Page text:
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COVID-19

Who can get a Covid-19 booster shot in Germany?

Germany is now recommending that everyone over 70 gets a top-up Covid-19 injection. Other groups of the population are being asked to get it too, including those who've had the J&J jab. Here's the latest.

A doctor documents a booster Covid-19 jab in a vaccination booklet.
A doctor documents a booster Covid-19 jab in a vaccination booklet. Photo: picture alliance/dpa | Wolfgang Kumm

States across Germany have been issuing top-up jabs to certain groups of the population after the federal Health Ministry announced in August that it would be rolling out booster shoots for people in need of addition immune protection.

The move is a “precautionary measure” according to Health Minister Jens Spahn to give people more protection from Covid over the autumn and winter months, particularly in light of the more transmissible Delta variant. 

READ ALSO: Germany agrees to offer Covid booster shots from September

What’s the latest?

On October 7th, the Standing Commission on Vaccination (STIKO), which advises the government on vaccine matters, recommended in principle “a third vaccination, the so-called booster, for all people over 70 years of age”.

STIKO recommended booster vaccinations for people with a weakened immune system in September. Extra jabs are also recommended for residents of old people’s homes, nursing staff and other employees with direct contact to people in outpatient and inpatient care facilities.

The booster jab in Germany is an mRNA vaccine – that’s Pfizer/BioNTech or Moderna.

People who’ve only so far received a vector-vaccine (i.e. two shots of AstraZeneca or one shot of Johnson & Johnson) are also eligible for a top-up jab. This is also carried out with one of the mRNA vaccines, to give this group the additional immunity that is believed to come from mixing and maxing (Kreuzimpfung) the two types of vaccine

Here’s a glance at who is eligible for a booster shot in Germany right now: 

  • People aged 70 and over
  • Residents in care homes 
  • People in care facilities, facilities for integration assistance and other facilities with vulnerable groups
  • People with a weakened immune system (for example those with autoimmune diseases or who have had a transplant)
  • Individuals who received two doses of AstraZeneca or one dose of Johnson & Johnson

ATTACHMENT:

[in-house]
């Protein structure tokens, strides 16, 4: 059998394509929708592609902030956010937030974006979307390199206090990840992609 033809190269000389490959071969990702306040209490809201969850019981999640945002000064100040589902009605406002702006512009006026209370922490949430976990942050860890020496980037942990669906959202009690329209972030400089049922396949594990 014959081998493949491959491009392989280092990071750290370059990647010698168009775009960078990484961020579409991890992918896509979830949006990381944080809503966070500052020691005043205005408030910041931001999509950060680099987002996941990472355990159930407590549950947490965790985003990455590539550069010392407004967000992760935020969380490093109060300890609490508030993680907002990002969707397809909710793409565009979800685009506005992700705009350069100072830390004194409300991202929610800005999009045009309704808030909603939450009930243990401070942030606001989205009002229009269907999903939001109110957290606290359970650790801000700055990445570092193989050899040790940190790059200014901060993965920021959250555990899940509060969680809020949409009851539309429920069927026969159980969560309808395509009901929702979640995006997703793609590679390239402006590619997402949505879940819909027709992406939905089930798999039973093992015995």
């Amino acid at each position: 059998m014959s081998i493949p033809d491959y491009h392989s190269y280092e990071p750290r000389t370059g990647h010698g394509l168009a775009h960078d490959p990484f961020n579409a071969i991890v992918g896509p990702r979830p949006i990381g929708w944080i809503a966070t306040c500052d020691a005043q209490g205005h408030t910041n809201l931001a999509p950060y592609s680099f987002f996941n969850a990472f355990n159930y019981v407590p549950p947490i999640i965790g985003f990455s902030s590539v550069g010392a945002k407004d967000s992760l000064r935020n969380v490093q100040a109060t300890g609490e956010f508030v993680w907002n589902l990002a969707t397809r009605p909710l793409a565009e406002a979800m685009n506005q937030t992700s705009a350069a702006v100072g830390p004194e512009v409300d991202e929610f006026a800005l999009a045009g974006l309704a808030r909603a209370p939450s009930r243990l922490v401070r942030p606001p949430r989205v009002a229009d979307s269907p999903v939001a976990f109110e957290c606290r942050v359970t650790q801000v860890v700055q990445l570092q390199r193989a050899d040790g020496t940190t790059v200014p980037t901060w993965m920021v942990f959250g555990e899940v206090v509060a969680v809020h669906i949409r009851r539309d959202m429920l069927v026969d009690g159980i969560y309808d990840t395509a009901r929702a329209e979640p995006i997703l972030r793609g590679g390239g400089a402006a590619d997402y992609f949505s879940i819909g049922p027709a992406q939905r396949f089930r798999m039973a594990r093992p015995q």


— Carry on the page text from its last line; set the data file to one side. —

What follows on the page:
• Medical workers or carers (including care home employees)

Should I wait a certain period of time after my last jab?

People should generally wait at least six months after their last jab to get an additional one, since this is believed to be the period of time it takes for the level of protection offered by the vaccines to decline.

As Germany had a priority list at the beginning of the vaccine rollout, six months or more has passed for many of the groups eligible for the booster jab.

But for people with immunodeficiency, STIKO recommends the third vaccination dose as early as four weeks after the second jab. It may depend on your personal circumstances so check with your GP.

A Local reader also pointed out to us that STIKO advises people who’ve had one shot of Johnson & Johnson to get a booster shot four weeks after their jab.

STIKO said that most Covid-19 vaccination breakthrough cases in Germany have involved people who got the J&J vaccine, which is sometimes called Janssen. 

“Furthermore, a comparatively low vaccine efficacy against the Delta variant was observed for the Janssen vaccine in contrast to the other licensed vaccines,” STIKO said.

Due to the insufficient vaccination protection after the only one recommended vaccine dose so far with this vaccine, the STIKO recommends optimising basic immunisation with the COVID-19 vaccine Janssen with an mRNA vaccine as a further dose. People who have received one vaccine dose of Covid-19 Vaccine Janssen so far should receive an additional mRNA vaccine dose starting 4 weeks after the Janssen vaccination.”

How many booster jabs are being given out?

According to figures released on Friday, around 60,000 top-up shots are being administered every day throughout Germany. 

In Germany, more than 77 percent of people of vaccine-eligible age (aged 12 and above) have received at least one Covid shot. A total of 73.7 percent have been fully vaccinated.